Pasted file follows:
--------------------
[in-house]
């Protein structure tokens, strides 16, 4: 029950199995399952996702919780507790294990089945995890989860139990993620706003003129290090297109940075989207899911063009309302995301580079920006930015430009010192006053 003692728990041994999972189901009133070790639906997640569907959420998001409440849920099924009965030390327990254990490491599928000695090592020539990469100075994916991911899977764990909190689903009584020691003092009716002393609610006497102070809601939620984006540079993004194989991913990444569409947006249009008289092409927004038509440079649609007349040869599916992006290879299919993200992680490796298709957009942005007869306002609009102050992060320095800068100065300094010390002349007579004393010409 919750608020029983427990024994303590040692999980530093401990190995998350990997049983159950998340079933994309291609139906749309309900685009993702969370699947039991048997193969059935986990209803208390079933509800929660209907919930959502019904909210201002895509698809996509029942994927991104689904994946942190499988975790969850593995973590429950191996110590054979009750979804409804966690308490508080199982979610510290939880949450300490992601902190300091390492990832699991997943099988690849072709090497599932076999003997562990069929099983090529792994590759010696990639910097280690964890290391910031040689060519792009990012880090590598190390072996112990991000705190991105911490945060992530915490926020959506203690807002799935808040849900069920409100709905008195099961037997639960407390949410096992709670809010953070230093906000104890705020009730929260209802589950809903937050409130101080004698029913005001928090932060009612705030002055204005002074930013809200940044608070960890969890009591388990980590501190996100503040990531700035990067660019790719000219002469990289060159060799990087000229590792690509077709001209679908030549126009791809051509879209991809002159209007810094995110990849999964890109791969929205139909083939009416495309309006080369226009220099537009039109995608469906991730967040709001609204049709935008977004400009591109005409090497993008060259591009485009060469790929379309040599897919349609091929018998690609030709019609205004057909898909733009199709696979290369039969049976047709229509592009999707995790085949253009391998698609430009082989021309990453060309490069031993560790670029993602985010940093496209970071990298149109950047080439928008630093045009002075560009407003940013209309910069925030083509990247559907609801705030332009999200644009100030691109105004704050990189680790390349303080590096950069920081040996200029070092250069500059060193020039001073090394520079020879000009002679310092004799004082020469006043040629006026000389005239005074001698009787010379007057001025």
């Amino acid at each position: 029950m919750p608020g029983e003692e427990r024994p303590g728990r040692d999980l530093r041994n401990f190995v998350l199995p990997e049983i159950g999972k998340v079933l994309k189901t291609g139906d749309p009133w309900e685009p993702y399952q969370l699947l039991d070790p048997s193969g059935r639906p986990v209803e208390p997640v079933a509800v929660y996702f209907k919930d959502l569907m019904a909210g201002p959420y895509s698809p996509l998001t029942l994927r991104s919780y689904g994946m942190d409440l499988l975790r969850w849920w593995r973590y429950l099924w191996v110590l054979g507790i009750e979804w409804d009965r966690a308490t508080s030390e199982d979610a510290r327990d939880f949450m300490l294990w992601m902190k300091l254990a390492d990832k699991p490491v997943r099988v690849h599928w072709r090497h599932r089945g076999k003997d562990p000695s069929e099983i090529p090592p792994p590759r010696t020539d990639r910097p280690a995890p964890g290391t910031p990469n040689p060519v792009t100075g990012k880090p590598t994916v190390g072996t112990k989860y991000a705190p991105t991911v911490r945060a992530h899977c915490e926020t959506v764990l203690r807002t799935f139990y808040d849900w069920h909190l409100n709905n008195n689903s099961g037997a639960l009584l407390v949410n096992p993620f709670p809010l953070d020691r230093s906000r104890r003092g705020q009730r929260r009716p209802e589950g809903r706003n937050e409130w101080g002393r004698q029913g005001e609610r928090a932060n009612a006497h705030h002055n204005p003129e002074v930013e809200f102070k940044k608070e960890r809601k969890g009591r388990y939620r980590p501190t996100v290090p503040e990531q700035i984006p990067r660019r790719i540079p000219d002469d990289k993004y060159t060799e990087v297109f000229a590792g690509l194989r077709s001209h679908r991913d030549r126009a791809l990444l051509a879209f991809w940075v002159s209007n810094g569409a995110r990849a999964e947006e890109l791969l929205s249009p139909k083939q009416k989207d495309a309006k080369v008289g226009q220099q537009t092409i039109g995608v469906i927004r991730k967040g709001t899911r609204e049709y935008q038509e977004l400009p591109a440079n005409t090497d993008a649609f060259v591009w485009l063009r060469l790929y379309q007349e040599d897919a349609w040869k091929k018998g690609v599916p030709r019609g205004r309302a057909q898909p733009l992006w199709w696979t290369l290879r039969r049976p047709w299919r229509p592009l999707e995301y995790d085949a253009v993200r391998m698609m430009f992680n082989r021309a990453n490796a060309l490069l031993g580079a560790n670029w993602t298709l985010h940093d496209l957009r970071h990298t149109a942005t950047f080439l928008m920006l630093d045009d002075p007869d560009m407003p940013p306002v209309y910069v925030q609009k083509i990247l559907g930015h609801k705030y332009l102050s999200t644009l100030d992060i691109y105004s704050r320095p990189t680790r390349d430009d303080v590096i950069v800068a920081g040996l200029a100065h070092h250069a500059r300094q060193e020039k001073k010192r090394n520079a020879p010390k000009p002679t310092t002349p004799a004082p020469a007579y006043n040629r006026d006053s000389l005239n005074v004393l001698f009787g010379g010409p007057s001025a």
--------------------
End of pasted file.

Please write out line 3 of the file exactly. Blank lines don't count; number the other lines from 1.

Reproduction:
């Amino acid at each position: 029950m919750p608020g029983e003692e427990r024994p303590g728990r040692d999980l530093r041994n401990f190995v998350l199995p990997e049983i159950g999972k998340v079933l994309k189901t291609g139906d749309p009133w309900e685009p993702y399952q969370l699947l039991d070790p048997s193969g059935r639906p986990v209803e208390p997640v079933a509800v929660y996702f209907k919930d959502l569907m019904a909210g201002p959420y895509s698809p996509l998001t029942l994927r991104s919780y689904g994946m942190d409440l499988l975790r969850w849920w593995r973590y429950l099924w191996v110590l054979g507790i009750e979804w409804d009965r966690a308490t508080s030390e199982d979610a510290r327990d939880f949450m300490l294990w992601m902190k300091l254990a390492d990832k699991p490491v997943r099988v690849h599928w072709r090497h599932r089945g076999k003997d562990p000695s069929e099983i090529p090592p792994p590759r010696t020539d990639r910097p280690a995890p964890g290391t910031p990469n040689p060519v792009t100075g990012k880090p590598t994916v190390g072996t112990k989860y991000a705190p991105t991911v911490r945060a992530h899977c915490e926020t959506v764990l203690r807002t799935f139990y808040d849900w069920h909190l409100n709905n008195n689903s099961g037997a639960l009584l407390v949410n096992p993620f709670p809010l953070d020691r230093s906000r104890r003092g705020q009730r929260r009716p209802e589950g809903r706003n937050e409130w101080g002393r004698q029913g005001e609610r928090a932060n009612a006497h705030h002055n204005p003129e002074v930013e809200f102070k940044k608070e960890r809601k969890g009591r388990y939620r980590p501190t996100v290090p503040e990531q700035i984006p990067r660019r790719i540079p000219d002469d990289k993004y060159t060799e990087v297109f000229a590792g690509l194989r077709s001209h679908r991913d030549r126009a791809l990444l051509a879209f991809w940075v002159s209007n810094g569409a995110r990849a999964e947006e890109l791969l929205s249009p139909k083939q009416k989207d495309a309006k080369v008289g226009q220099q537009t092409i039109g995608v469906i927004r991730k967040g709001t899911r609204e049709y935008q038509e977004l400009p591109a440079n005409t090497d993008a649609f060259v591009w485009l063009r060469l790929y379309q007349e040599d897919a349609w040869k091929k018998g690609v599916p030709r019609g205004r309302a057909q898909p733009l992006w199709w696979t290369l290879r039969r049976p047709w299919r229509p592009l999707e995301y995790d085949a253009v993200r391998m698609m430009f992680n082989r021309a990453n490796a060309l490069l031993g580079a560790n670029w993602t298709l985010h940093d496209l957009r970071h990298t149109a942005t950047f080439l928008m920006l630093d045009d002075p007869d560009m407003p940013p306002v209309y910069v925030q609009k083509i990247l559907g930015h609801k705030y332009l102050s999200t644009l100030d992060i691109y105004s704050r320095p990189t680790r390349d430009d303080v590096i950069v800068a920081g040996l200029a100065h070092h250069a500059r300094q060193e020039k001073k010192r090394n520079a020879p010390k000009p002679t310092t002349p004799a004082p020469a007579y006043n040629r006026d006053s000389l005239n005074v004393l001698f009787g010379g010409p007057s001025a």